Definition of "Balance sheet"

Kathy  Levy  real estate agent

Written by

Kathy Levy elite badge icon

KELLER WILLIAMS REALTY

The term’s balance sheet definition can be described as a financial statement that a company uses to report its liabilities, assets, and shareholders’ equity at a given time. A balance sheet is a baseline allowing a company to evaluate its capital structure. At the same time, it makes it possible for a company to compute its investors’ rate of return

In other words, a balance sheet shows an overall view of what a company owns and owes, but at the same time, it indicates the shareholder’s investments. Balance sheets can also be used to oversee fundamental analysis or to calculate financial ratios for that company.

How do Balance Sheets Work?

While balance sheets provide a snapshot image of the company’s finances at any given time, they do not give any inputs on trends on their own. By looking at a balance sheet, real estate investors can not estimate where the company will be in the future or where it had been in the past from a financial standpoint. However, if you take previous balance sheets and compare them to the most current one a company has, that can give at least an impression of potential upcoming trends. 

Based on ratios derived from balance sheets, investors can understand how a company is dealing financially. Some ratios are the debt-to-equity ratio and acid-test ratio, but the list is long. Income statements, cash statements, or other addenda related to a company’s earnings usually refer back to the balance sheet and can give a more concrete picture of a company’s finances.

The Balance Sheet Formula

Assets = Liabilities + Shareholder’s Equity

The formula is simple and straightforward. A company needs to pay the things it owns through the money it borrows (liabilities) and/or money from investors (shareholder’s equity).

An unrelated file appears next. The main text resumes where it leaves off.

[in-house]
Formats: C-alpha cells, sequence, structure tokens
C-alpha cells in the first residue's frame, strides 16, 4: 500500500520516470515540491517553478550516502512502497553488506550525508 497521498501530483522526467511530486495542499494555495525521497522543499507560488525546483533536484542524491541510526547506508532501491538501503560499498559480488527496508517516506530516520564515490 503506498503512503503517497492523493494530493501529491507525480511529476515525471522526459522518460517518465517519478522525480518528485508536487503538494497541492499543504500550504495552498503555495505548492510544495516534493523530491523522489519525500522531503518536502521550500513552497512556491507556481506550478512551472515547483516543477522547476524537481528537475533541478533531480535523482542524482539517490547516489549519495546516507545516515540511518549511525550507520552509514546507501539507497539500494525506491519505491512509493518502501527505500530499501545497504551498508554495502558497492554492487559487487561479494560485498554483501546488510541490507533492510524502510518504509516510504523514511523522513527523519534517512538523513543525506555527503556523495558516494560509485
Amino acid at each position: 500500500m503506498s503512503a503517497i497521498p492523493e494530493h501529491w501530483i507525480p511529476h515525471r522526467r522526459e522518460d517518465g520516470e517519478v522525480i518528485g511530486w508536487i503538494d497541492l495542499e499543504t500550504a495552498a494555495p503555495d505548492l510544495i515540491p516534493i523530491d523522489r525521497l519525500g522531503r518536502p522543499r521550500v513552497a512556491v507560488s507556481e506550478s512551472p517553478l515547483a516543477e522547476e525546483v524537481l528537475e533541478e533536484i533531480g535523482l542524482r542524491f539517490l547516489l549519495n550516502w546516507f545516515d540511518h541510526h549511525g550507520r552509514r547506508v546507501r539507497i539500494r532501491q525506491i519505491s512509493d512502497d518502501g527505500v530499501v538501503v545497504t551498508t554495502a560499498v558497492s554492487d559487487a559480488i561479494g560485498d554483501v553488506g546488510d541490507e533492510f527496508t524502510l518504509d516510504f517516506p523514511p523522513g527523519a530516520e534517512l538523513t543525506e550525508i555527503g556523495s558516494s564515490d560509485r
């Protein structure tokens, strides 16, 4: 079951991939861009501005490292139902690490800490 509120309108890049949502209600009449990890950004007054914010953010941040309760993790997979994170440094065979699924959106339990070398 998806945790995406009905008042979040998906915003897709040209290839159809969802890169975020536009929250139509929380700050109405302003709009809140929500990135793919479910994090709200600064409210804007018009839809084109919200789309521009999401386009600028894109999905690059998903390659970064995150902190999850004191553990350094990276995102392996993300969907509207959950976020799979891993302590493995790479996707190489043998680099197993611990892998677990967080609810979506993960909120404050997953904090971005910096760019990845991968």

To give an example, if a company takes a loan for five years of $6,000 from a bank, the asset owned by the company increases by $6,000. Similarly, if the company takes the same amount from investors, the company’s assets and shareholder equity will grow by the same amount. The two balance themselves out. Any revenue generated that exceeds its expenses will go into the shareholder’s equity account. The revenues will balance the asset’s side of the formula either as cash, inventory, investments, or other assets.

image of a real estate dictionary page

Have a question or comment?

We're here to help.

*** Your email address will remain confidential.
 

 

Popular Real Estate Terms

Court having the responsibility of performing probate of wills and administering estates. In certain states, a probate court can appoint guardians for minor children of an estate. ...

As a collective noun, land cost means the total cost of purchasing a parcel of land or lot with specific land use and ownership. The land cost includes the purchase price, closing costs, ...

Managing property directly at its location. The management functions may include showing prospective tenants the facilities, collecting rents, and doing upkeep on the property. ...

Waste matter carried off through a series of conduits to a waste disposal facility. ...

U.S. tax law that consists of regulations and rules to be followed by taxpayers. The Internal Revenue Code of 1954 is continually revised and amended over time. ...

Something that is inferred, but not explicitly stated. The inference may be deducted from the relevant information. ...

Laws enacted by every state governing the activities and requirements of real estate salespeople and brokers. Upon satisfying the necessary age and residency requirements and satisfactorily ...

The return by owners of a property investment usually through a depreciation allowance. a clause in a contract permitting the prior owner of real estate to recover under certain ...

Long, wide piece of lumber having a minimum width of 8 inches with a minimum thickness of 1 inch for hardwood and 2 to 4 inches for softwood. ...

Popular Real Estate Questions